The threshold for transfusion varies across institutions and should be personally adapted to patient needs and surgeons’ discretion. Hebert et al.[16] randomized critically ill patients to a blood transfusion policy either that was restrictive (haemoglobin <7 g/dL) or liberal (haemoglobin <10 g/dL). They reported that the restrictive blood transfusion strategy is safe and possibly better than the more liberal approach. While a haemodynamically stable patient requires a blood transfusion when the haemoglobin level is <7 g/dL, a patient with ischaemic heart disease needs it at a haemoglobin level below 8–9 g/dL. Hogue et al.[17] reported that during and after RRP, a haematocrit of <28% was independently associated with a higher risk fo myocardial ischaemia. Thus, transfusion requirement reflects the impact of the intraoperative blood loss [4]. McClinton et al.[18] reported perioperative blood transfusion to be associated with adverse effects on the survival of patients with prostate cancer undergoing surgery. While Oefelein et al.[19] also reported decreased survival with increasing blood loss (risk ratio 1.08, 95% CI 1.05–1.10, for every 100 mL) they found that intraoperative transfusion was not associated with a higher likelihood of recurrence in a model that controlled for blood loss (in fact, the risk of recurrence decreased significantly with each unit transfused, whether the blood was autologous or allogenic). They concluded that adverse outcomes might be related to more extensive disease and tumour characteristics rather than immunological effects of transfusion. Together with these concerns, the cost, risk of transfusion reaction and patient anxiety about acquiring blood-borne diseases, make transfusion a highly relevant topic.

Numerous strategies have been proposed to minimize the transfusion requirements, such as acute normovolaemic haemodilution, preoperative autologous donation, intraoperative cell salvage with autotransfusion, and preoperative erythropoietin therapy [4,8,9]. While each of these strategies has its merits, none of these techniques has proven sufficiently cost-effective and effective to gain wide acceptance. In any event, the likelihood of a blood transfusion with RP has decreased over time from 62–89% in the late 1980s to 1–3.5% in late 1990s [20]. Ficarra et al.[2], in their meta-analysis, reported blood transfusion rates of 9–29% for RRP, 1–5% for LRP, and 0–2.6% for RALP. They also reported transfusion rates significantly higher in RRP than RALP (relative risk 4.51, 95% CI 1.35–15.03; P= 0.01). However, sensitivity analysis limited to prospective studies shown only a statistically insignificant difference in favour of RALP (relative risk 7.68, 95% CI 0.62–95.1; P= 0.11). Parsons et al.[7], in a similar analysis with 2869 patients, reported a 77% lower risk (relative risk 0.23, 95% CI 0.11–0.49; P < 0.001) and significantly lower incidence (relative difference −0.19, 95% CI −0.33 to −0.05; P= 0.008) in the RALP than RRP group. Sequential omission of each study from the analysis did not affect the results. Our results parallel these previous studies in identifying a transfusion rate of 0.8% for RALP and 3.4% for RRP (P < 0.002).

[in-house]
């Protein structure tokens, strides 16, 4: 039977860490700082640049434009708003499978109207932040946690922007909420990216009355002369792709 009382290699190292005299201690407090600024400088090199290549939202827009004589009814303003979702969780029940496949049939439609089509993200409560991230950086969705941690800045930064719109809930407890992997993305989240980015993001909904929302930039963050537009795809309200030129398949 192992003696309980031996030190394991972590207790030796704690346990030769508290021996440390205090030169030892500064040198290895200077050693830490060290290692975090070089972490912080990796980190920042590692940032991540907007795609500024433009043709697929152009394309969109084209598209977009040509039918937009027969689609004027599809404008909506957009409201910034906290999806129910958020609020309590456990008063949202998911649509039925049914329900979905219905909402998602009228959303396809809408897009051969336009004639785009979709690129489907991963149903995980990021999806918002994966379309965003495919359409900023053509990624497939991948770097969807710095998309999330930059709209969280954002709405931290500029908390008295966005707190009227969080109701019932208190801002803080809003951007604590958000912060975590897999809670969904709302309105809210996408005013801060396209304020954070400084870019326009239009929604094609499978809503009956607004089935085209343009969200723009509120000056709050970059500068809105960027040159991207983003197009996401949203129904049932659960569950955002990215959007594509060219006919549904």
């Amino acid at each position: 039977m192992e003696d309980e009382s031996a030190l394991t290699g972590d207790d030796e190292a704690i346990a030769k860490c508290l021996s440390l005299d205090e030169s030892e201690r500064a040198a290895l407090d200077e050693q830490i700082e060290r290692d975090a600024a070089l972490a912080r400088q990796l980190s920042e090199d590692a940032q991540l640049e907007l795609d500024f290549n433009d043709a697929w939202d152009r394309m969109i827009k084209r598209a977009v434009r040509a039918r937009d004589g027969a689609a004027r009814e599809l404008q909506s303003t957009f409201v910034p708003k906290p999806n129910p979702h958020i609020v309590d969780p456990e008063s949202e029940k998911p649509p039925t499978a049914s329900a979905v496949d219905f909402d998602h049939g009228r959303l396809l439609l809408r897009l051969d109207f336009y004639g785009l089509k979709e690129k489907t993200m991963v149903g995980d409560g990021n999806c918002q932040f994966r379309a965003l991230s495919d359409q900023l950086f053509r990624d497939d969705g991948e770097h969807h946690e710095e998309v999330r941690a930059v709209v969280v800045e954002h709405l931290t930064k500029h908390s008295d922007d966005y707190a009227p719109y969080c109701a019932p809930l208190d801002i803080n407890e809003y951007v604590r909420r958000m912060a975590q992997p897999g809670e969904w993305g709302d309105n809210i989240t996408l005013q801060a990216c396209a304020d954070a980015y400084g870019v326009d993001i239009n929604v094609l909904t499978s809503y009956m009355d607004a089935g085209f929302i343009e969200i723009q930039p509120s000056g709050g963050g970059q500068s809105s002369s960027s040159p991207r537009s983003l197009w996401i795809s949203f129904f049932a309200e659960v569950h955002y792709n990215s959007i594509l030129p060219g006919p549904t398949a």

A few investigators have made an effort to identify predictors of perioperative transfusion in men undergoing RP. Dash et al.[3] analysed prospectively collected data of 1123 consecutive RRP cases, reporting a 9.3% overall blood transfusion rate in their series. They found prostate size, surgeon experience, use of general anaesthesia and use of neoadjuvant hormonal therapy to be independently associated with homologous transfusion requirement. In a study of 436 consecutive RRP patients, Chang et al.[4] reported that BMI was a significant predictor of EBL. In the present study, we found that surgical approach (RRP vs RALP), EBL >500 mL and change in haematocrit of >10% were the only factors associated with transfusion. The multivariate analysis was limited by the few events, but we found no other significant associations on univariate tests. Specifically, we did not find differences in transfusion requirement based on age, BMI, previous hormonal or radiotherapy, or disease characteristics.

Our study has several other limitations. Although it was a prospective study it was not randomized, and thus the groups might have differed in important baseline characteristics. However, we found no baseline or disease characteristics that were associated with the likelihood of transfusion, so this limitation might not have affected our results. The few transfusions in the cohort precluded construction of a formal multivariate model, so we were limited to an exploratory model.

In conclusion, this study showed that RALP is associated not only with less blood loss and a smaller decrease in haematocrit, but also a decreased need for transfusion. On univariate analysis, surgical approach (RRP vs RALP), EBL >500 mL and change in haematocrit of >10% were the only the factors associated with transfusion. In an exploratory multivariate model RALP was the only significant predictor of a reduced need for transfusion. Thus, further studies with more events are needed to identify the independent predictors of transfusion.

CONFLICT OF INTEREST

None declared.